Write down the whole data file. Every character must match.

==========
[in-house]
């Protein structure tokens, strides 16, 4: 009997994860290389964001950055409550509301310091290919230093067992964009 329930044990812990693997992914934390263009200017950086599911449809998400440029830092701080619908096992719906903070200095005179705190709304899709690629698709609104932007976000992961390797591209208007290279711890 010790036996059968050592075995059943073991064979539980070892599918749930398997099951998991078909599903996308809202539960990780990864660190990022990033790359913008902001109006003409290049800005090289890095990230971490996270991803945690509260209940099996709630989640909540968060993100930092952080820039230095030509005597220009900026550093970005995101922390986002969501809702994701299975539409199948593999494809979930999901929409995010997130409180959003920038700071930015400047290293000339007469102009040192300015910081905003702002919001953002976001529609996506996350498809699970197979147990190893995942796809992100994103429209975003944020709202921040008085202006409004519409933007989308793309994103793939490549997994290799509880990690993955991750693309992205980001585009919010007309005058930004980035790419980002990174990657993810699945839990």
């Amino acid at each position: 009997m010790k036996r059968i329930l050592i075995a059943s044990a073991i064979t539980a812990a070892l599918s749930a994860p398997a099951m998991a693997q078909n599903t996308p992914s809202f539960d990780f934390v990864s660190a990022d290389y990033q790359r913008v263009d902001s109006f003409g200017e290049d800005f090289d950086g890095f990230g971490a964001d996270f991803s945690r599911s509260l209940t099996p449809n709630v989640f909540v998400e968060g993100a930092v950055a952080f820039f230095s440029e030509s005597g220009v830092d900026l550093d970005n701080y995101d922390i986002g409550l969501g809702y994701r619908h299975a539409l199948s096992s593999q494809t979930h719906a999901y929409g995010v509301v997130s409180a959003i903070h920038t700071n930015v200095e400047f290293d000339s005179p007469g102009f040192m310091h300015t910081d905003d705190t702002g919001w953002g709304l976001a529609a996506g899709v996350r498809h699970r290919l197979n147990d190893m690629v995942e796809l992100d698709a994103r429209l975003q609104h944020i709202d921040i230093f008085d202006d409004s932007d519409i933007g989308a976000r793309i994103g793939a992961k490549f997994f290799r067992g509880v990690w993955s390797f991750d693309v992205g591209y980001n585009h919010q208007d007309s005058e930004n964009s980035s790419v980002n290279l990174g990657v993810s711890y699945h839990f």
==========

[in-house]
């Protein structure tokens, strides 16, 4: 009997994860290389964001950055409550509301310091290919230093067992964009 329930044990812990693997992914934390263009200017950086599911449809998400440029830092701080619908096992719906903070200095005179705190709304899709690629698709609104932007976000992961390797591209208007290279711890 010790036996059968050592075995059943073991064979539980070892599918749930398997099951998991078909599903996308809202539960990780990864660190990022990033790359913008902001109006003409290049800005090289890095990230971490996270991803945690509260209940099996709630989640909540968060993100930092952080820039230095030509005597220009900026550093970005995101922390986002969501809702994701299975539409199948593999494809979930999901929409995010997130409180959003920038700071930015400047290293000339007469102009040192300015910081905003702002919001953002976001529609996506996350498809699970197979147990190893995942796809992100994103429209975003944020709202921040008085202006409004519409933007989308793309994103793939490549997994290799509880990690993955991750693309992205980001585009919010007309005058930004980035790419980002990174990657993810699945839990």
């Amino acid at each position: 009997m010790k036996r059968i329930l050592i075995a059943s044990a073991i064979t539980a812990a070892l599918s749930a994860p398997a099951m998991a693997q078909n599903t996308p992914s809202f539960d990780f934390v990864s660190a990022d290389y990033q790359r913008v263009d902001s109006f003409g200017e290049d800005f090289d950086g890095f990230g971490a964001d996270f991803s945690r599911s509260l209940t099996p449809n709630v989640f909540v998400e968060g993100a930092v950055a952080f820039f230095s440029e030509s005597g220009v830092d900026l550093d970005n701080y995101d922390i986002g409550l969501g809702y994701r619908h299975a539409l199948s096992s593999q494809t979930h719906a999901y929409g995010v509301v997130s409180a959003i903070h920038t700071n930015v200095e400047f290293d000339s005179p007469g102009f040192m310091h300015t910081d905003d705190t702002g919001w953002g709304l976001a529609a996506g899709v996350r498809h699970r290919l197979n147990d190893m690629v995942e796809l992100d698709a994103r429209l975003q609104h944020i709202d921040i230093f008085d202006d409004s932007d519409i933007g989308a976000r793309i994103g793939a992961k490549f997994f290799r067992g509880v990690w993955s390797f991750d693309v992205g591209y980001n585009h919010q208007d007309s005058e930004n964009s980035s790419v980002n290279l990174g990657v993810s711890y699945h839990f």